RT: professional development
RT: codes of practice
RT: translators’ organizations
RT: translation quality
UF: translation quality assessment
NT: discourse-oriented translation studies
NT: comparative discourse-oriented translation studies
NT: source-oriented translation quality assessment studies
RT: multilingualism in translation
NT: target-oriented translation quality assessment studies
RT: comparable texts
RT: translation universals
RT: contrastive linguistics
RT: contrastive pragmalinguistics
RT: contrastive pragmatics
RT: contrastive discourse analysis
RT: comparative linguistics
RT: contrastive area studies
RT: analytical philosophy
NT: non-comparative discourse-oriented translation studies
RT: anthologies of translation
RT: script in translation
RT: applied linguistics
RT: text linguistics
RT: critical linguistics
RT: discourse studies
RT: dialogue language
RT: critical discourse analysis
RT: technical writing
RT: translation of humour
RT: translation of wordplay
RT: translation of metaphor
RT: term banks
RT: thesaurus building
RT: ontology building
RT: automatic content retrieval
NT: Cause-oriented translation studies
RT: publishing strategies
RT: translation politics
RT: ethnocentric violence of translation
RT: the cultural turn in translation studies
NT: Result-oriented translation studies
NT: effect-oriented translation quality assessment studies
RT: action theory
RT: skopos theory
RT: theory of translatorial action
RT: polysystem theory
RT: the translator’s invisibility
RT: translation and cultural identity
RT: translation and ethics
NT: Multi-focus translation studies
NT: Umbrella translation studies
NT: Interpreting studies
RT: community interpreting
RT: court interpreting
RT: simultaneous interpreting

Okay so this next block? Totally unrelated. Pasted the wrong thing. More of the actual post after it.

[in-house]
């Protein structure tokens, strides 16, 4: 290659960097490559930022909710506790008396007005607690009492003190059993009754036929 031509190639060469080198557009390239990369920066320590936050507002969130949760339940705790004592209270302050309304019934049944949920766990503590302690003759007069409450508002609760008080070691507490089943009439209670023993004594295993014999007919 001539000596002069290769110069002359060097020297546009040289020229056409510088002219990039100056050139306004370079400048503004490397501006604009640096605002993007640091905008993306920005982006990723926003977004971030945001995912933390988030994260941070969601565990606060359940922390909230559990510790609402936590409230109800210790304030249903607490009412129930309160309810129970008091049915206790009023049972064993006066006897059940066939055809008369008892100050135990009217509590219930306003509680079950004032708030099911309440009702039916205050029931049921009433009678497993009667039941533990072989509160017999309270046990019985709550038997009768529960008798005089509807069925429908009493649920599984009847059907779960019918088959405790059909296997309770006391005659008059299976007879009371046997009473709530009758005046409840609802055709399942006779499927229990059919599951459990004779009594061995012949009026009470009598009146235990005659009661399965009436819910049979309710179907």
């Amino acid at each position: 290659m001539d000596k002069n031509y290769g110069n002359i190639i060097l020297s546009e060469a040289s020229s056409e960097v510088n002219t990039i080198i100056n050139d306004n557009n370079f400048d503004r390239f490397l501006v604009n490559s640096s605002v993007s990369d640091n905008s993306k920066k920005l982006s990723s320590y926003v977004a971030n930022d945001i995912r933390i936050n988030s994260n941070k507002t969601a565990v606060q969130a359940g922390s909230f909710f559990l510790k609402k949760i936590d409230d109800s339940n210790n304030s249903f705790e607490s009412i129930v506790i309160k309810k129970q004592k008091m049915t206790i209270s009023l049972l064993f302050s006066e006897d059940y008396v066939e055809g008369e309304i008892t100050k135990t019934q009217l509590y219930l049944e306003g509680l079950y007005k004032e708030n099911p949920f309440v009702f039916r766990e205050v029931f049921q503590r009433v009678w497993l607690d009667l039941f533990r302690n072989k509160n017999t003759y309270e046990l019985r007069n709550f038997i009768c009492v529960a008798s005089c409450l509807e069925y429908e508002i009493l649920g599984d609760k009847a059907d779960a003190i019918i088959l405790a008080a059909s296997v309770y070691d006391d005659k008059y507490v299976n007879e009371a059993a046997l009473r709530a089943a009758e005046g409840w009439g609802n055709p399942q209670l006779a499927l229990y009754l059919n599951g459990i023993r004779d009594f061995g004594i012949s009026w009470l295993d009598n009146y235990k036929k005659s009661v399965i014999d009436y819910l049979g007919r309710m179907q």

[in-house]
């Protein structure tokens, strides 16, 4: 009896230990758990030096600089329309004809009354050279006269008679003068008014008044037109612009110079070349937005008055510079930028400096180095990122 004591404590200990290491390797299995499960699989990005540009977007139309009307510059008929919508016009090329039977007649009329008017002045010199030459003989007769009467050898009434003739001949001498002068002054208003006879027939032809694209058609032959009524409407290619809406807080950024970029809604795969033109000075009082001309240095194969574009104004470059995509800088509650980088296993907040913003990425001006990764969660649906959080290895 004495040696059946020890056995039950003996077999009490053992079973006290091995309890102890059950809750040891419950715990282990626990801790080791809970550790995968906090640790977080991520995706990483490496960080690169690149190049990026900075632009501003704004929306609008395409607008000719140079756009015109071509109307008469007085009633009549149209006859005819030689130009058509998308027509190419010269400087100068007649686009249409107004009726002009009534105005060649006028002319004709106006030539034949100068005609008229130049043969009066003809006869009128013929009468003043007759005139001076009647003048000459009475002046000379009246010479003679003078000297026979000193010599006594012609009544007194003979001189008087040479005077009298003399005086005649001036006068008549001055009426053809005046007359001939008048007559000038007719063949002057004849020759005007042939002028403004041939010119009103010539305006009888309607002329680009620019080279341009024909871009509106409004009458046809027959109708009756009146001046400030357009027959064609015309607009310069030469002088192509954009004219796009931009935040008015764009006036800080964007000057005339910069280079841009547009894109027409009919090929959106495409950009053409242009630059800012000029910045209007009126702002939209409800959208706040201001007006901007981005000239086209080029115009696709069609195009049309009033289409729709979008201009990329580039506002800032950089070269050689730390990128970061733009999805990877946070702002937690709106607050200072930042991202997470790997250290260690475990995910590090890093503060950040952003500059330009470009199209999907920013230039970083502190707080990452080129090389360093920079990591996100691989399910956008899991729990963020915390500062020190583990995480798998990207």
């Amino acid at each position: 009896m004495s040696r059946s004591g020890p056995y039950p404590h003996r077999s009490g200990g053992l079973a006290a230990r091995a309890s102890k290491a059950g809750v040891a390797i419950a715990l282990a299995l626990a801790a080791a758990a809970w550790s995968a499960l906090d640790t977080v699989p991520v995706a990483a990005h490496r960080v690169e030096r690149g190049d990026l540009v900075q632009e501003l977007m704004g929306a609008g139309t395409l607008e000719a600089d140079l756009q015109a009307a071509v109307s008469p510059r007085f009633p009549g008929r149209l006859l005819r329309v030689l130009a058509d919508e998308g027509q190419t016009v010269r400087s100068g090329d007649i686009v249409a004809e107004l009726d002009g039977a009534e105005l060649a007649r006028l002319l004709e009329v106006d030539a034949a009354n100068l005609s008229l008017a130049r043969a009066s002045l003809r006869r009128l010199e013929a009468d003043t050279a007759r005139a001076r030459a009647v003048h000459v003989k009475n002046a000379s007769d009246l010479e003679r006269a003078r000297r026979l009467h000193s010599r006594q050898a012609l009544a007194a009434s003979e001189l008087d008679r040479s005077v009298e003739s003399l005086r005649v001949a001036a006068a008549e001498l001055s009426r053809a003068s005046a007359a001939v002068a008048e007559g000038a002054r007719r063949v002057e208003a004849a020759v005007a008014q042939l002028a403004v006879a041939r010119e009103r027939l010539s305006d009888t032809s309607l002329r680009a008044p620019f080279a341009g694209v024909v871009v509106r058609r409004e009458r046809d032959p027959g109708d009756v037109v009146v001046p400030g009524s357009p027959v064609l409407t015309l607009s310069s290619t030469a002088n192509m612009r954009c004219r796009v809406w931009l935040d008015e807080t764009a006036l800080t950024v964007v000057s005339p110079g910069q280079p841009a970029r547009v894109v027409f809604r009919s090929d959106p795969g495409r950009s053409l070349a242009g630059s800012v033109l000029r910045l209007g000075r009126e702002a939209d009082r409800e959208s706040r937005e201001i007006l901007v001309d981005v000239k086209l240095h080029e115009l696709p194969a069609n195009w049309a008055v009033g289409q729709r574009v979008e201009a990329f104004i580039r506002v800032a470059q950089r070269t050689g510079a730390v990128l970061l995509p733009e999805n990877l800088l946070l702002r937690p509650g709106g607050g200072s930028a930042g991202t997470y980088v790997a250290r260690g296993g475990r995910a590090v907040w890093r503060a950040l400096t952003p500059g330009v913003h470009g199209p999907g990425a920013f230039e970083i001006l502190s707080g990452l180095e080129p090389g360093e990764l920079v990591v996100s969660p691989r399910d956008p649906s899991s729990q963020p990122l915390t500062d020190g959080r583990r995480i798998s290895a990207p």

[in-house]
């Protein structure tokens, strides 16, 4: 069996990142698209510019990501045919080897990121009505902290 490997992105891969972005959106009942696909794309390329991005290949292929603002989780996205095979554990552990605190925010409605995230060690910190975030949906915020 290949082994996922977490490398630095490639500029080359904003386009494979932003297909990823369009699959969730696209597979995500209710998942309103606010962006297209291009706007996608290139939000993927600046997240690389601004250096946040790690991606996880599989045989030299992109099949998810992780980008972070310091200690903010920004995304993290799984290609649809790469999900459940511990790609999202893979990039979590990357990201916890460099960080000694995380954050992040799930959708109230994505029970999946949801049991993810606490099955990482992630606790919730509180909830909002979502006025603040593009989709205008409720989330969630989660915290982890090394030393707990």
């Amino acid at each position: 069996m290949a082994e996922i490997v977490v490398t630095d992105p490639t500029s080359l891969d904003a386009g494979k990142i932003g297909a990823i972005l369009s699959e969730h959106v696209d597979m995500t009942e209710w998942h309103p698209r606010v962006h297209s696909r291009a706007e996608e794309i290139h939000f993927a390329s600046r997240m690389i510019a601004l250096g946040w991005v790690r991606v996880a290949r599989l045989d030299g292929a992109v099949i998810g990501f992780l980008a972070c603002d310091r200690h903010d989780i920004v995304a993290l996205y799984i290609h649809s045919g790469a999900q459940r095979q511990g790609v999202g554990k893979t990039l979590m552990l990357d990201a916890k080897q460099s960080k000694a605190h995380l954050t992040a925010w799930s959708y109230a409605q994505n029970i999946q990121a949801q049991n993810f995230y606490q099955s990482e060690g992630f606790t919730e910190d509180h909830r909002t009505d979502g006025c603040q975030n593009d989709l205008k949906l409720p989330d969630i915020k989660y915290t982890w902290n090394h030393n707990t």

RT: conference interpreting
RT: liaison interpreting
RT: sign language interpreting
UF: signed language interpreting
RT: sight translation
RT: interpreting for the blind
RT: audiovisual translation
UF: media translation
UF: multi-media translation
UF: lip-sync dubbing
NT: free commentary
NT: Register translation studies
RT: religious translation
NT: Bible translation
NT: Koran translation
NT: Torah translation
RT: translation of political texts
RT: translation and politics
RT: LSP translation
UF: specialized translation
NT: academic translation
UF: scientific translation
NT: translation of tourism texts
NT: translation of business communication
UF: economic translation
NT: translation of advertising
RT: business communication studies
NT: legal translation
NT: court interpreting
NT: technical translation
RT: literary translation
UF: translation and literature
NT: genre translation
NT: drama translation
NT: theatre translation
NT: opera translation
NT: poetry translation
NT: prose translation
UF: fiction translation
NT: Shakespeare translation
RT: children’s literature and translation
RT: literary studies
RT: comparative literature studies
NT: translation ciriticism
RT: translation and gender
RT: feminist translation
RT: history of translation
RT: intertemporal translation
RT: ideology and translation
RT: socio-political aspects of translation
RT: pragmatics of translation
Examples of multi-focus subject studies
Discourse and process
RT: hermeneutic motion
RT: direction of translation
RT: translation commentaries relating the target text to the process
Discourse and result
RT: translation reviewing and criticism
RT: quality assessment
UF: translation evaluation
Cause and result
RT: translation ethics
RT: personal vs. professional ethics
RT: image of the Other
RT: cultural and intercultural studies
RT: postmodern theories
RT: translation and cultural identity
Cause, discourse and result
RT: poetics of translation
Process, discourse and result